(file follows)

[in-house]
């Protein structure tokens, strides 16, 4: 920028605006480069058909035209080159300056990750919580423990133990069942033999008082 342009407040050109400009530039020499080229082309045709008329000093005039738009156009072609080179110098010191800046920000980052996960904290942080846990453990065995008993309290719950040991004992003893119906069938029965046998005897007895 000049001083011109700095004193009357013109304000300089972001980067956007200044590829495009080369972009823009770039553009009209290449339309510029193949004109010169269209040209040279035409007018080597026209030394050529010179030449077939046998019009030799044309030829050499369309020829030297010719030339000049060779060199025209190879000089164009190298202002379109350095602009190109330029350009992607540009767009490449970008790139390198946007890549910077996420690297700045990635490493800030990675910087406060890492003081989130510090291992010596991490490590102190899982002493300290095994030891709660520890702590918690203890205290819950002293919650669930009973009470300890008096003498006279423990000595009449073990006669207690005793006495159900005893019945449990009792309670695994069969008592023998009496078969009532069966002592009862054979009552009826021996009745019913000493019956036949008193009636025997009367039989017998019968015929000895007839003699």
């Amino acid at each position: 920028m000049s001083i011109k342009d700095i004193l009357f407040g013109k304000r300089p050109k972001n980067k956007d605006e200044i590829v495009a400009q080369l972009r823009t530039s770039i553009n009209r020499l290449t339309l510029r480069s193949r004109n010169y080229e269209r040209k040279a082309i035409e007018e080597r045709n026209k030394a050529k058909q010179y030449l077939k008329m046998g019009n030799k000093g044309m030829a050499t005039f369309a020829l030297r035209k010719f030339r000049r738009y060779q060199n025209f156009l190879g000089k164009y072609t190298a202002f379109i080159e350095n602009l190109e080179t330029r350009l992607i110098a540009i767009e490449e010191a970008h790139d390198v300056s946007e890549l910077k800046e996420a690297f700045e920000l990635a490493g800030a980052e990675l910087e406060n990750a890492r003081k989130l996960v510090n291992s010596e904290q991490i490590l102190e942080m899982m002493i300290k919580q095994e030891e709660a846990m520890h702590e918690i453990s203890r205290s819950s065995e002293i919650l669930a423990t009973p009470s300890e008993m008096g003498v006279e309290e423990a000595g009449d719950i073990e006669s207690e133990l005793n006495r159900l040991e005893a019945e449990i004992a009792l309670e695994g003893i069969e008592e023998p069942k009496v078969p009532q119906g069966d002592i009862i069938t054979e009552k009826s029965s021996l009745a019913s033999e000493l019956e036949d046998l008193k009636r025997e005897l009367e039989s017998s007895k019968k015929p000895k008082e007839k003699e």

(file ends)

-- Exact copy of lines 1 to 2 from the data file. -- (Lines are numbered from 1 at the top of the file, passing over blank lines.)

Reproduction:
[in-house]
């Protein structure tokens, strides 16, 4: 920028605006480069058909035209080159300056990750919580423990133990069942033999008082 342009407040050109400009530039020499080229082309045709008329000093005039738009156009072609080179110098010191800046920000980052996960904290942080846990453990065995008993309290719950040991004992003893119906069938029965046998005897007895 000049001083011109700095004193009357013109304000300089972001980067956007200044590829495009080369972009823009770039553009009209290449339309510029193949004109010169269209040209040279035409007018080597026209030394050529010179030449077939046998019009030799044309030829050499369309020829030297010719030339000049060779060199025209190879000089164009190298202002379109350095602009190109330029350009992607540009767009490449970008790139390198946007890549910077996420690297700045990635490493800030990675910087406060890492003081989130510090291992010596991490490590102190899982002493300290095994030891709660520890702590918690203890205290819950002293919650669930009973009470300890008096003498006279423990000595009449073990006669207690005793006495159900005893019945449990009792309670695994069969008592023998009496078969009532069966002592009862054979009552009826021996009745019913000493019956036949008193009636025997009367039989017998019968015929000895007839003699």